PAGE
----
It wasn’t just the death trap balcony, it was the culmination of a couple of years of minor grievances, friction and resentment. That they chose to express it there, six thousand miles from home, was unfortunate. But I don’t suppose they had any choice. The little annoyances that you can shrug off at home are magnified when you are trapped with someone for weeks at a time. Mark would resort to taking long walks every day. I usually tagged along with him, and we would head off in a different direction every day, intentionally trying to get lost. We always made it back. But we also discovered a lot of great things on those walks, because we were usually walking through neighborhoods, rather than the places that they normally herd the tourists into. I think the time away from everyone helped Mark, he seemed to ease up quite a bit when we were out.

The Grand Cafe Du Casino was a hot place. Very hot. Especially when it filled up with a couple hundred chain smoking Swiss nightclubbers. The cloud of smoke filled every room, but most conveniently, rose up to the balconies, so the band and myself worked in a perpetual cloud, not only at the Grand Cafe, but everywhere else as well, the entire time we were in Switzerland. The Swiss were also a very, how do you say – reticent people. Extremely reserved and poker-faced. It seemed to inconvenience them greatly to applaud, even half-heartedly. The physical exertion of bringing their hands together repeatedly wore them out and made them cranky. For one thing, it was difficult to smoke and applaud at the same time, so they usually chose to remain silent between songs. If they thought you were the greatest band they’d ever seen they might walk up to you after the show, stare at you with a blank face and say, “It seemed good. Thank you.” It was unnerving for the band to play to an unresponsive audience. They were used to the loud and appreciative crowds they drew in California. Not the uncomfortable silence or background noise of the crowd murmuring to each other that greeted the end of each song in Switzerland.

They were also used to playing one set. But minutes before they went on for the first time at the casino, Habib offhandedly informed us that they had to play three sets. Three one hour sets. That was show band territory. Original groups do not play three hour long sets. That’s the specialty of cover bands or hotel lounge acts. But Habib had agreed to the terms when he booked the dates. He knew it would be long nights of multiple sets, and that’s what it was at every stop in Switzerland. He neglected to tell us in advance because he assumed, rightly so, that we would tell him to go fuck himself with a rusty pitchfork and called off the tour if we knew we were expected to work three sets a night.

Mark and Owen were now doubly angry, realizing that they would have to spend several hours each night on the rickety balcony. Noel and Binghi were still trying to keep up morale and saying that it wouldn’t be so bad, that they could knock out three sets easily. Joel was off to the side somewhere brooding quietly, something he would continue to do for the duration of the tour. Trevy was caught in the middle. Knowing him, he was just as pissed about the situation as anyone was. But he had to listen to everyone’s complaints. It was only the first day, so he managed okay. But I knew that if he had to hear complaints about every bump in the road, he would not be able to take it for long.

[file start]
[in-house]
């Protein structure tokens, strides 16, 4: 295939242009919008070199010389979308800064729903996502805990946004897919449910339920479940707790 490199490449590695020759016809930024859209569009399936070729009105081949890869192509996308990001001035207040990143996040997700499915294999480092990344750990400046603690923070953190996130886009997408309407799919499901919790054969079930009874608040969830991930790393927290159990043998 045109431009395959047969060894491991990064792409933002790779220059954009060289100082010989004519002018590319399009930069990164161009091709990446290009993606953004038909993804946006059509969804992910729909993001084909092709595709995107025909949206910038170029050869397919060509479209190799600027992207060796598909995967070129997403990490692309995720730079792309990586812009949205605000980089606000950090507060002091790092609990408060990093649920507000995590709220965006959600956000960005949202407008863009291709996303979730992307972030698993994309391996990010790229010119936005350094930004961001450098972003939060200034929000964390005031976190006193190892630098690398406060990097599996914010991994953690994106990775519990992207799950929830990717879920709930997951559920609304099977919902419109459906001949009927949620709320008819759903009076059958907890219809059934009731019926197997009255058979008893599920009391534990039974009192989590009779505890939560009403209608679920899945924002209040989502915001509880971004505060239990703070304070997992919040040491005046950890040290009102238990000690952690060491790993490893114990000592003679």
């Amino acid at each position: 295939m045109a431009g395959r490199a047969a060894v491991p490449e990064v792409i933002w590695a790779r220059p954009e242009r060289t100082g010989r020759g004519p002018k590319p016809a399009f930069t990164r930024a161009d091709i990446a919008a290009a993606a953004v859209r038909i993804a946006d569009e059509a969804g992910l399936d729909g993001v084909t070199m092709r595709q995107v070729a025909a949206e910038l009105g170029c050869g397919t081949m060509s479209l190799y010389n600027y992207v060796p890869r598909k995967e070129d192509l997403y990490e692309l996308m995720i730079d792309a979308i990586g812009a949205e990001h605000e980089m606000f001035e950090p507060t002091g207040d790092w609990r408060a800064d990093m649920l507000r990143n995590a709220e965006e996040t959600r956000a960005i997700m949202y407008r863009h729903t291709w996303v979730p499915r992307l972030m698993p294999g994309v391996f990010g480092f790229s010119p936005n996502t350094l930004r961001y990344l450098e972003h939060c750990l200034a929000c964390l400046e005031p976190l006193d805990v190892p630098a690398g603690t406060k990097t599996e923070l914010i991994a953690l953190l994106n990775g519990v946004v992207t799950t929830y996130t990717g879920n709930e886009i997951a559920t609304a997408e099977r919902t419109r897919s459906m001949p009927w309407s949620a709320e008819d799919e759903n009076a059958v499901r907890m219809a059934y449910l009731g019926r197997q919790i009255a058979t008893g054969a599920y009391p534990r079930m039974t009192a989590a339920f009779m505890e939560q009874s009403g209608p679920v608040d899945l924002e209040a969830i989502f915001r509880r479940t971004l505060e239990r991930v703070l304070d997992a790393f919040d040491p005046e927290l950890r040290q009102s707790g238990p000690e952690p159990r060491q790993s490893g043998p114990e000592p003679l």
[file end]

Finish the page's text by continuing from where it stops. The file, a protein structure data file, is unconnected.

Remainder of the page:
Since the day I met Trevy on the mean streets of Topanga Canyon, I had spent nearly every day with him. Nearly two years worth of days. We always had some band or musical project to do, somewhere to go, someone to see, and spending that much time together we got to know each other pretty well. So I knew where his breaking points were. But there was nothing I could do to stop any of the other guys in the group from complaining. And I complained right along with them – when it was all of us sitting around and bitching. That’s what you do. But I didn’t bring the complaints to Trevy, because none of it was his fault, and there was nothing he could do about it. Habib set it all up, Habib knew what it was going to be like, and now that we were all there, we had to deal with it.

But it seemed that in the eyes of half the group the tour already sucked before it had even started. I think having gone through a lot of the shit I went through with the Extreme gave me some perspective that they may not have had. Even considering the problems we had run in to so far, we were still a lot better off than I had ever been on a tour. But it’s difficult to explain something like that to people who are out on the road for the first time. They hadn’t yet had all their expectations crushed and mutilated like I had, so they were disappointed and angry at thing that they probably should have just tried to forget about.

So three one hour sets it was, up on the balcony of the club, playing to painfully bored Swiss statues. Working from 10 p.m. to 1:30 or 2:30 a.m. And work it was. After a couple of nights all the fire and excitement were drained from the band and they were on autopilot. Three plus hours of mixing was also quite tedious and dead boring. It became hard to rouse any enthusiasm, or do anything other than set the knobs and stand around waiting for it to be over. Any awe-inspiring tricks, dub effects and exceptional auditory showmanship I may have had were inspired by the group’s performance. If they weren’t into a gig, there was much less manipulation of the sound. Mixing skills would have been lost on that particular audience anyway, so the hours behind the board really dragged. As much as I would like to say something about keenly observant about the actual music the band was playing, there is little of it left in my memory. The Swiss shows became a blur of long nights and repetition, with very few memorable high spots. That kind of schedule just wears you down and sucks the joy from the music. We would never agree to do one show like that in Los Angeles, let alone three or four weeks of them. That kind of schedule is suicide, but we were there and it had to be done, so we did it.